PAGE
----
In vitro fertilization (IVF) treatment is rather complex and involves multiple steps, a variety of medications and procedures. All these factors play a significant role in the final outcome of the treatment, which is a healthy live birth. The considerable emotional, physical and financial burden associated with infertility treatment in general and with IVF in specific, demand that factors known to affect outcome be identified and regulated prior to initiating treatment. Some of these factors that impact the outcome of IVF are the following:
Reproductive age significantly impacts egg and embryo quality, and negatively correlates with IVF outcome. Live birth rates are 50% in women less than age 35 and approximately 25% in women between the ages 40 to 42 per fresh IVF cycle. The decrease in the success rates with IVF or any infertility treatment is due to the decreasing number of eggs within the ovaries. There is an accelerated loss of the follicles/eggs after the age of 32-35 and the fertility potential is significantly decreased thereafter. Several tests can identify patients who may have a suboptimal response to stimulation with IVF. Such tests include day 3 FSH and estradiol levels, Clomid challenge test, inhibin B, Anti-Mullerian Hormone (AMH) levels and antral follicle count in the beginning of the cycle. When there is evidence of decreased ovarian reserve by an abnormal value in one of these tests, a more aggressive approach to infertility treatment is generally taken, such as IVF with aggressive ovarian stimulation.
The method of ovarian stimulation may impact egg/embryo quality. The potential for the eggs to undergo maturation, successful fertilization and subsequent progression to good quality embryos that are capable of producing a healthy offspring is thought to be genetically determined. However, the expression of such potential is susceptible to numerous extrinsic influences, especially to intra-ovarian hormonal changes during the pre-ovulatory phase of the cycle.
It is important to recognize that the pituitary gonadotropins, LH and FSH, while both playing a pivotal role in follicle development, have different primary sites of action in the ovary. The action of FSH is mainly directed toward granulosa cell (which line the inside of the follicles) proliferation and estrogen production. LH, on the other hand, acts primarily on the ovarian stroma (the connective tissue that surrounds the follicles) to produce androgens. Only a small amount of testosterone is necessary for optimal estrogen production. Over-production has a deleterious effect on granulosa cell activity, follicle growth/development, egg maturation, fertilization potential and subsequent embryo quality. Furthermore, excessive ovarian androgens can also compromise estrogen-induced endometrial growth and development.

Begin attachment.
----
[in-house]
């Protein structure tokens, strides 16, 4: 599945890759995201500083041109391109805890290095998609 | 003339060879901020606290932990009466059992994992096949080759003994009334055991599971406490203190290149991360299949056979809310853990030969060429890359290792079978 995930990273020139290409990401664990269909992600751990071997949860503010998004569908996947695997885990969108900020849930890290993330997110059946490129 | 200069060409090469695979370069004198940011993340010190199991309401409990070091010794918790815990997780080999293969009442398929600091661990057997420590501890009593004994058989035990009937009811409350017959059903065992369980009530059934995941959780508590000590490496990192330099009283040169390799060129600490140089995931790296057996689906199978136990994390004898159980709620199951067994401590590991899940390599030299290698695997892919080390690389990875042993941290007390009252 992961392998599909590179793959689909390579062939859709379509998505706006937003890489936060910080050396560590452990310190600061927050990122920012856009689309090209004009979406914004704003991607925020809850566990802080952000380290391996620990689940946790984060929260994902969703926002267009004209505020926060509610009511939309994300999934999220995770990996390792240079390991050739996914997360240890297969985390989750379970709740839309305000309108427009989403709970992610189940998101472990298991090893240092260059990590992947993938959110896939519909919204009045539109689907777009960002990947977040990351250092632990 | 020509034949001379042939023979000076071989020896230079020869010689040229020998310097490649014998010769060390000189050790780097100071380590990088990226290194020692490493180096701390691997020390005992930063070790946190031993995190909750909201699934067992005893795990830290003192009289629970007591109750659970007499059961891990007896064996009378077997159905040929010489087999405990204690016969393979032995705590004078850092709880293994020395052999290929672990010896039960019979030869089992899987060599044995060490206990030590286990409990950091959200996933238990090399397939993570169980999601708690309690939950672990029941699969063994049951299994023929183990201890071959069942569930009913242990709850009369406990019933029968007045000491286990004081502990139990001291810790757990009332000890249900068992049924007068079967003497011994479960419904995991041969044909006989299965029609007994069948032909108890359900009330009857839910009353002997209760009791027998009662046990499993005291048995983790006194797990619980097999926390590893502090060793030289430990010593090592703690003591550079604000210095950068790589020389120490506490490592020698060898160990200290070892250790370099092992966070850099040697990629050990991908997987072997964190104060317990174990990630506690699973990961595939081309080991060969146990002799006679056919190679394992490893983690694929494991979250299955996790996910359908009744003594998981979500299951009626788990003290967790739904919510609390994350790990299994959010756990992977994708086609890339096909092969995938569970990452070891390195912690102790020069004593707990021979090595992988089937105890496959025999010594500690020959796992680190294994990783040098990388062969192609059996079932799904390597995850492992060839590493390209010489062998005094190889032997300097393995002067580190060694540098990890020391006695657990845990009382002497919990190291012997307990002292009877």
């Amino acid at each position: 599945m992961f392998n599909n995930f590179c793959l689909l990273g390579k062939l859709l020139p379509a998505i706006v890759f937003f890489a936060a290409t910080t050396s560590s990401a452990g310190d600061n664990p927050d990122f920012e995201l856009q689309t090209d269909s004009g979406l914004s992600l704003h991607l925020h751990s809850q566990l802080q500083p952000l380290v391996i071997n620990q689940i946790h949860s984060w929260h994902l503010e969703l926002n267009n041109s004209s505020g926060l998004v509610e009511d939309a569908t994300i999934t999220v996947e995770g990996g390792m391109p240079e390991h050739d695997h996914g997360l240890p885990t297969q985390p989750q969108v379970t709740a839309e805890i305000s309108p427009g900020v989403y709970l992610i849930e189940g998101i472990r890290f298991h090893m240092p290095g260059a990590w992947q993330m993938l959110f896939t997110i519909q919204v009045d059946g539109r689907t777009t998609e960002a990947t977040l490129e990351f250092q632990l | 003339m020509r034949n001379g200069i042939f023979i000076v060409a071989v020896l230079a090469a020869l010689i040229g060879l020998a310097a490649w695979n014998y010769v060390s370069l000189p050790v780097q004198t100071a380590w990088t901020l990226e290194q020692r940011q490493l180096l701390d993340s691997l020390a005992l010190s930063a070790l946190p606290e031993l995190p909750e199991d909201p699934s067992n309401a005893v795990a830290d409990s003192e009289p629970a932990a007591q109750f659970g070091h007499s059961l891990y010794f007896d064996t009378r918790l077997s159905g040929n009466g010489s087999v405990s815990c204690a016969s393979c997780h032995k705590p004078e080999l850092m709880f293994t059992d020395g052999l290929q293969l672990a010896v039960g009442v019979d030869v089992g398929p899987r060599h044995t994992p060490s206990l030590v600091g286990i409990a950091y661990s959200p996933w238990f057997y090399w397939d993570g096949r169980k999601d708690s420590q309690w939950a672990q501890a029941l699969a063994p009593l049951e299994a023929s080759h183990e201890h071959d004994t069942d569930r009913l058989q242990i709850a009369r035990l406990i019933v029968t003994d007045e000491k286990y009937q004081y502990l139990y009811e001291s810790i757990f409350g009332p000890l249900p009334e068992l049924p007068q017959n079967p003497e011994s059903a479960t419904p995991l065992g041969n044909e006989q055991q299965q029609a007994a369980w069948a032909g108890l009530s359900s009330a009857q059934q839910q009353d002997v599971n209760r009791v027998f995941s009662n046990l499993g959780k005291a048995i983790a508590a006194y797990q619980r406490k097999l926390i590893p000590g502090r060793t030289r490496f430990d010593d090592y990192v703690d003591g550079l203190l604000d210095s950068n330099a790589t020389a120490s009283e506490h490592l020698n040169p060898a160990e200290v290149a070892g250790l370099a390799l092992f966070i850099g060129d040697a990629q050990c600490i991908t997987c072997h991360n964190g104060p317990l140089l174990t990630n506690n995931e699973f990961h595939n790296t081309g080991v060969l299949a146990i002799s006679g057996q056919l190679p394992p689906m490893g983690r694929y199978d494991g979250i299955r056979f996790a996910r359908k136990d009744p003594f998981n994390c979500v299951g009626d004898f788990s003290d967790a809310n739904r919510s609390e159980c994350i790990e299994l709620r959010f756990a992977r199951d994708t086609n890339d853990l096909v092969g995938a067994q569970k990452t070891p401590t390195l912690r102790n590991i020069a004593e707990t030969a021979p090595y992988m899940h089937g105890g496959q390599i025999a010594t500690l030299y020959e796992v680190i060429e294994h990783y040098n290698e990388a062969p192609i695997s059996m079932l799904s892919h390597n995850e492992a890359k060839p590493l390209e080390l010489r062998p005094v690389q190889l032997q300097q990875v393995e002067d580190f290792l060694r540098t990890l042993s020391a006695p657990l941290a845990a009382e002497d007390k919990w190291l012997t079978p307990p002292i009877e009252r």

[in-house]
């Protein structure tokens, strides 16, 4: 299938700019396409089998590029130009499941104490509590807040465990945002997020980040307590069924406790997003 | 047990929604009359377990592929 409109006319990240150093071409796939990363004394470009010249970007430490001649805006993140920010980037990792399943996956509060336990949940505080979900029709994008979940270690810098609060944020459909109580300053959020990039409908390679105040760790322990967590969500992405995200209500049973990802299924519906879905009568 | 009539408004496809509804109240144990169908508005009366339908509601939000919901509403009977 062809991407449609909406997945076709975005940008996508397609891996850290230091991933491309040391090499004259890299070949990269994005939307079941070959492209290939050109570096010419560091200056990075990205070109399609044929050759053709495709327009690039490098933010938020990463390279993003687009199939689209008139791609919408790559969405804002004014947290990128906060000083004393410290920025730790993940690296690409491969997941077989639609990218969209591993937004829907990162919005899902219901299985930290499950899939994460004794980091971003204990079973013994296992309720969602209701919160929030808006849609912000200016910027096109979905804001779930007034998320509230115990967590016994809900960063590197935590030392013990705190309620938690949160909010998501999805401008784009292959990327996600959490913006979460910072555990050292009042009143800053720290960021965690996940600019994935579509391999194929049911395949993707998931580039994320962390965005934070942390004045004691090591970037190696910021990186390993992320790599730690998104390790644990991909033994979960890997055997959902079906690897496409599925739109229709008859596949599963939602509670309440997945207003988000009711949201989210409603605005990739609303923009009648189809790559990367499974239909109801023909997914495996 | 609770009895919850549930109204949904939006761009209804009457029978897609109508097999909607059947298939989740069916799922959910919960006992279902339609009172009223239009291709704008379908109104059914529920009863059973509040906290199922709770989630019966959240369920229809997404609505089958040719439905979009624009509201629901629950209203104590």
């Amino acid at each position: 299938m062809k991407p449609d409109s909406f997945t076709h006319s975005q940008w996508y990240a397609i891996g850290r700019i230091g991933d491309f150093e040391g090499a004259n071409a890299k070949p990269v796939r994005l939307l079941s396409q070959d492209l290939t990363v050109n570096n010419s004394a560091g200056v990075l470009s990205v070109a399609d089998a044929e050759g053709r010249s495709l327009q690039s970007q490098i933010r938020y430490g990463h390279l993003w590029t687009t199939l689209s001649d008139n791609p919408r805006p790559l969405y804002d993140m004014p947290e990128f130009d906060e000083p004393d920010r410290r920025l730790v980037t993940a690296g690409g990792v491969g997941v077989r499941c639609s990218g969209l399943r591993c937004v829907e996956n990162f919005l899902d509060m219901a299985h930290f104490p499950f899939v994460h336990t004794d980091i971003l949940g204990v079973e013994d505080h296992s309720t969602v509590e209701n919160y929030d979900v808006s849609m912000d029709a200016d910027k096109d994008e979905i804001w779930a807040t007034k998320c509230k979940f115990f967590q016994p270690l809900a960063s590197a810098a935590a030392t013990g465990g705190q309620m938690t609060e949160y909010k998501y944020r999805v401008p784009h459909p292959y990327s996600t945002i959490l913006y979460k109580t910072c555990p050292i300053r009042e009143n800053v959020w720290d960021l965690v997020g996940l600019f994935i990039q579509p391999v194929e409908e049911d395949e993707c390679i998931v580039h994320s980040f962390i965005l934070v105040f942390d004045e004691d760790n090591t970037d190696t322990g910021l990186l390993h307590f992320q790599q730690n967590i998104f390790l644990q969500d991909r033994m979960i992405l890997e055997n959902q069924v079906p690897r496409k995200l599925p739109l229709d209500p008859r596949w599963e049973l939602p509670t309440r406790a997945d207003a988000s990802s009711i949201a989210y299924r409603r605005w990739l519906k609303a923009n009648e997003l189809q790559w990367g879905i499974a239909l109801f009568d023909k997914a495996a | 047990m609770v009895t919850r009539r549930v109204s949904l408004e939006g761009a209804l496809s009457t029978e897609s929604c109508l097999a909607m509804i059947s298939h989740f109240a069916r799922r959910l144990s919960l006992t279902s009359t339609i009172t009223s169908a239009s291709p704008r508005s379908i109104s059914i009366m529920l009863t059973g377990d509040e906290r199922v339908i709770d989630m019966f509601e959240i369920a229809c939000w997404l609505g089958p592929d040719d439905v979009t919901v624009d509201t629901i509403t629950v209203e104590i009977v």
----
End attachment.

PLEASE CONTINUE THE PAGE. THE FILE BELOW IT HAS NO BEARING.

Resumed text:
In conditions such as polycystic ovary syndrome (PCOS), which is characterized by increased blood LH levels, there is also an increased ovarian androgen production. It is therefore not surprising that poor egg/embryo quality, immaturity of eggs and inadequate endometrial development are often features of this condition. The use of LH-containing preparations such as Repronex, Menopur or rLH from the beginning of the stimulation may further aggravate this effect. While it would seem prudent to limit LH exposure in all cases of COH, this appears to be more relevant in older women, who tend have higher levels of bioactive circulating LH.
It is common practice to administer gonadotropin releasing hormone (GnRH) agonists (Lupron or Buserelin) and more recently, GnRH-antagonists (Ganirelix or Cetrorelix) to prevent the release of LH with COH. GnRH agonists exert their LH-lowering effect over a number of days by causing an initial outpouring and then depletion of pituitary gonadotropins (FSH and LH). This results in the LH level falling to within negligible concentrations within 4-7 days, thereby establishing a relatively "LH-free environment". GnRH antagonists, on the other hand, act rapidly, within a few hours to block pituitary FSH and LH release, so as to achieve the same effect.
Currently, a number of ovarian stimulation protocols are being utilized in IVF. Studies evaluating different types of protocols and medications are limited and not specific to subgroups of patients with different causes of infertility, age or illnesses. Most studies include patients with a variety of different causes of infertility and the medical data generated are not stratified based on multiple factors that might have a significant impact on the final outcome. Some of the protocols that are currently being used and our AACP protocol are discussed below. Ovulation following maturation and development of the eggs should be timed precisely so that the eggs are not too mature or immature. In patients with PCOS or high responders, ovulation may sometimes be triggered early and this may result in immature eggs. In others, eggs may over-mature and that may not yield healthy oocytes if stimulation is prolonged to a point where the follicles are measuring more than 25-30 mm in size. Optimal timing of ovulation should be done based on each individual case.